Skip to 0 minutes and 2 seconds [No narration with this video] Hisako Uchimura is a traditional Hosokawa papermaker. At her workshop located in Chichibu, Saitama, she will show us how to make paper. First, she’s making neri, a starchy substance by pounding the roots of an aikiba plant (tororo-aoi) and soaking it in the water. The liquid coming out by straining it through a cloth becomes neri that then works as the dispersant. This is suki-bune, a papermaking boat. The fibers made from mulberry are put into water in the boat then, after using a tool to stir well. Next, she adds the neri which she prepared before and once again stirs the mixture well. Next, the su, a flexible screen on sugeta, settles to make a papermaking mold.
Skip to 1 minute and 59 seconds Sugeta is hanging from the bamboo bar above the sukibune. Neri helps fibers to be distributed in the water evenly. She draws water multiple times to make layers of fibers. The more water she draws, the thicker the paper becomes. Afterwards, the sugeta is taken out from the mold, and the finished, wet paper is piled up. Don’t worry about the piles of papers sticking together. That is also a result of the neri. This was the process of the nagashizuki style. Next, you will see tamezuki style. First, settling a flexible screen settles on the mold. In this style, Ms. Uchimura draws water only once and then strains. neri is not used with the tamezuki style.
Skip to 4 minutes and 29 seconds The finished wet paper is put between clothes to prevent sticking. The next step is drying. The wet papers are put on the stainless dry board.
Skip to 5 minutes and 0 seconds The completed papers will be sold in the market with the stamp of authentication as official Hosokawa paper.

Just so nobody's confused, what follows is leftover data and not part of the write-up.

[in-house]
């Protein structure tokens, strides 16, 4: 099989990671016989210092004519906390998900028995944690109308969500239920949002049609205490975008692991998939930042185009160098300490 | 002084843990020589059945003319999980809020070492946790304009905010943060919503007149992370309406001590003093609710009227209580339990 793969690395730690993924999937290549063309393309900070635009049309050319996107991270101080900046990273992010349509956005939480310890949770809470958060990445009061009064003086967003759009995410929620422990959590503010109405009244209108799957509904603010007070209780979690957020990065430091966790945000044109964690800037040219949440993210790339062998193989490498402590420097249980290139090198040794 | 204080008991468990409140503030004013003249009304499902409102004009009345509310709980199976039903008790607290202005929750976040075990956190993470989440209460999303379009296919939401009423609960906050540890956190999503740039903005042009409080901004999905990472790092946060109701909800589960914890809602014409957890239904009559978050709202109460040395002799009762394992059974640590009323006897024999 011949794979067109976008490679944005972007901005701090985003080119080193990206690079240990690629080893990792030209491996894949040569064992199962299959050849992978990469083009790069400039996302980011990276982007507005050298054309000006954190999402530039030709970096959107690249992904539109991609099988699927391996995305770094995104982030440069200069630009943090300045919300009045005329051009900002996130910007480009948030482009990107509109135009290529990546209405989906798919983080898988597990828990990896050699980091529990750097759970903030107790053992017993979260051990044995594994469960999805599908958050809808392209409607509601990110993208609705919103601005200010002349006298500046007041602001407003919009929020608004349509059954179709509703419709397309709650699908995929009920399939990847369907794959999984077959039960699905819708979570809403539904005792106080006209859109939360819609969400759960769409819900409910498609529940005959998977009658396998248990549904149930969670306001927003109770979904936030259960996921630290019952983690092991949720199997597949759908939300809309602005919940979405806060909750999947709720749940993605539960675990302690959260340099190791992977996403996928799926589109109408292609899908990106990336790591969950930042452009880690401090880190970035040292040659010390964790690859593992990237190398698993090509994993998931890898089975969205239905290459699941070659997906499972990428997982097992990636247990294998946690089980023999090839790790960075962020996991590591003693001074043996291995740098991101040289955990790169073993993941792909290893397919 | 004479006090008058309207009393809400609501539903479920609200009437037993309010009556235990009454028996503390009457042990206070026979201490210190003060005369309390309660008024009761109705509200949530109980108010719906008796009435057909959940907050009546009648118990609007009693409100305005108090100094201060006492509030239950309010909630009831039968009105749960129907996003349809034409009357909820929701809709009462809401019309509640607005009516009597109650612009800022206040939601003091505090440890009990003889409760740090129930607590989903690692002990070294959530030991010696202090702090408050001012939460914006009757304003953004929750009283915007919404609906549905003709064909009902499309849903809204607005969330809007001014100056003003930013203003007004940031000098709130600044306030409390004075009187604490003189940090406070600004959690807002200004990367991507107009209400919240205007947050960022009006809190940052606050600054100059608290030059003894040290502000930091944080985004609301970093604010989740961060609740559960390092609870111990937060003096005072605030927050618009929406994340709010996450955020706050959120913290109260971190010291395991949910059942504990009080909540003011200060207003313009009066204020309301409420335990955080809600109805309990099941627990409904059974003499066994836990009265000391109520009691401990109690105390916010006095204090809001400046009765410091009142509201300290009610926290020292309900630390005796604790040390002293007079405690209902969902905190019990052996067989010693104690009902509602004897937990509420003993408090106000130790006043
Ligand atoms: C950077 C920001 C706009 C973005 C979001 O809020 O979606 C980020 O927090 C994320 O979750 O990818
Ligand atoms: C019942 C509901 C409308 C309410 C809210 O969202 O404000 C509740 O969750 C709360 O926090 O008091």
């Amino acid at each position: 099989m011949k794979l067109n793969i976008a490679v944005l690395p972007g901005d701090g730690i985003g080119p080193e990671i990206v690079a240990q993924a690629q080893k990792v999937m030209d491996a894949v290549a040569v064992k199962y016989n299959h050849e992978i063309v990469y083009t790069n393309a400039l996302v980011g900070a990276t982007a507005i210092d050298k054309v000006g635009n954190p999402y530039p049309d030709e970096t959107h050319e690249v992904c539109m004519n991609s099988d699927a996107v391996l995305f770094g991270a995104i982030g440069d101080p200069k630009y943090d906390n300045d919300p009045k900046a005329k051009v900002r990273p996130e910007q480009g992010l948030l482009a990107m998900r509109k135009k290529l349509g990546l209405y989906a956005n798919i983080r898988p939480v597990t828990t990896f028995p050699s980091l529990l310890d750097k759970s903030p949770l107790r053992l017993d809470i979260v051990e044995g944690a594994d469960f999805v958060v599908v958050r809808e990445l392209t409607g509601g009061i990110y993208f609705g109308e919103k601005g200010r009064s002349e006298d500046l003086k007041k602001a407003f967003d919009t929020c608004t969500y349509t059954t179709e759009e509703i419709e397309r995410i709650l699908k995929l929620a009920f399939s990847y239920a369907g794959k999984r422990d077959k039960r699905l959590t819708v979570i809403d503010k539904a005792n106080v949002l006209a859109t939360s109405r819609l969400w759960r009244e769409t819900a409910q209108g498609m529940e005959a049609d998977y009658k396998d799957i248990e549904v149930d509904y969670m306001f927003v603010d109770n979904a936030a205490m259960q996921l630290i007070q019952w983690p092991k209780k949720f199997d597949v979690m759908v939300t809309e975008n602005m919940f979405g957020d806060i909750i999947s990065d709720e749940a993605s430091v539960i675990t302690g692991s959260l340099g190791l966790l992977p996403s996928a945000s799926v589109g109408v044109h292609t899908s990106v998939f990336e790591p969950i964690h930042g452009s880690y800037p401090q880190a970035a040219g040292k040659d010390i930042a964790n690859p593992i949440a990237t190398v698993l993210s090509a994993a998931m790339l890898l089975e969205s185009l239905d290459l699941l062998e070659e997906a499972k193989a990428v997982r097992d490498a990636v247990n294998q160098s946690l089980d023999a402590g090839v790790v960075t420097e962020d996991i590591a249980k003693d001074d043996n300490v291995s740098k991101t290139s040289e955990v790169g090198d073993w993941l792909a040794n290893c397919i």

Production methods: ways to make paper
The next stage is the actual papermaking (sheet-formation) process.
The second stage - making paper
The two main methods to make paper are the “pouring” or gyōshi method and the “dipping” or shōshi method. The shōshi method is used to make Washi papers.
Please watch the video to see the two contemporary papermaking styles, tamezuki and nagashizuki, both categorized in the shōshi method.
Note that the video does not include any audio narration. Please turn on the subtitles to see the explanation of the video in English or Japanese.
The two main papermaking methods
The gyōshi or “pouring” method: the earliest method consists of beating the fibers to obtain a pulp, adding water to it and then filtering it out.
The shōshi or “dipping” method: the fibers are placed in a vat filled with water and distributed evenly; then they are scooped up using a flexible screen (su); the process is repeated several times until the desired thickness is reached. Both the tamezuki and nagasizuki styles that you’ve seen in the video are examples of this method.
Two styles - nagashizuki and tamezuki
(Left) fig.1. Nagashizuki (Right) fig.2. Tamezuki
Whereas tamezuki style gives thick paper, the nagashizuki style produces thin paper. The Japan-made, extra-thin tengujōshi, the world’s thinnest paper, is used by restorers worldwide including at the Vatican.
In Japanese nagashizuki-style papermaking, neri (a glutinous vegetable substance) is added to the water as a dispersant (in China, neri is known as zhiyao, or, “paper medicine”). A smooth, level layer of fibers is created by allowing the fibers to spread evenly in the water. Ways of spreading the fiber vary by place. In Europe, most manufacturers do not use dispersing agents and distribute the fibers by raising the temperature in the vat thereby causing flows of water.
The shape and size of the flexible screen (sunoko or simply su) also varies by area. The sunoko leaves horizontal line marks on the paper that are traditionally called su-no-me (su marks).
The third stage - drying
For the third stage, drying, in Japan the sheets are placed on wooden boards. In China and Korea, they were usually pasted on a wall. In Europe, they were hung on ropes. Different materials and manufacturing methods give the paper different characteristics which in turn affect their use in bookmaking.
Hosokawa-shi (Hosokawa paper)
The papermaking establishment shown in the video is a manufacturer of “Hosokawa paper” (Hosokawa-shi) located in the Chichibu area of Saitama prefecture. Kindly making paper for us is the traditional papermaker Hisako Uchimura. The name Hosokawa paper comes from the town of Hosokawa, near Mount Koya in Kishū (today’s Wakayama prefecture) where this technique originated.
As introduced in Step 1.8, many paper varieties are named after the region where they were first made.
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